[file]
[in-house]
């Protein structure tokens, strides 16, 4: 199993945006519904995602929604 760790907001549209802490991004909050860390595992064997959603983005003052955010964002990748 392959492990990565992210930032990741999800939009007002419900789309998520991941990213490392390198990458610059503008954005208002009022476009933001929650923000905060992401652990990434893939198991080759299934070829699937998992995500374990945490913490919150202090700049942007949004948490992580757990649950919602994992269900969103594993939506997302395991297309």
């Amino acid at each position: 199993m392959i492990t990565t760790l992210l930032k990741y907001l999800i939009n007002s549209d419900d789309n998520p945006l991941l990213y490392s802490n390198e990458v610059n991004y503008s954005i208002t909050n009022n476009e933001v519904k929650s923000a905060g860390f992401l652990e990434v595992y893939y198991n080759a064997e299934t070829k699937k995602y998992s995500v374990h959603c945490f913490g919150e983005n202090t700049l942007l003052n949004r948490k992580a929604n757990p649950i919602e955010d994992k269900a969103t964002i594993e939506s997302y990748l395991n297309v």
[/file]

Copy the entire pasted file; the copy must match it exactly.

[in-house]
């Protein structure tokens, strides 16, 4: 199993945006519904995602929604 760790907001549209802490991004909050860390595992064997959603983005003052955010964002990748 392959492990990565992210930032990741999800939009007002419900789309998520991941990213490392390198990458610059503008954005208002009022476009933001929650923000905060992401652990990434893939198991080759299934070829699937998992995500374990945490913490919150202090700049942007949004948490992580757990649950919602994992269900969103594993939506997302395991297309």
């Amino acid at each position: 199993m392959i492990t990565t760790l992210l930032k990741y907001l999800i939009n007002s549209d419900d789309n998520p945006l991941l990213y490392s802490n390198e990458v610059n991004y503008s954005i208002t909050n009022n476009e933001v519904k929650s923000a905060g860390f992401l652990e990434v595992y893939y198991n080759a064997e299934t070829k699937k995602y998992s995500v374990h959603c945490f913490g919150e983005n202090t700049l942007l003052n949004r948490k992580a929604n757990p649950i919602e955010d994992k269900a969103t964002i594993e939506s997302y990748l395991n297309v």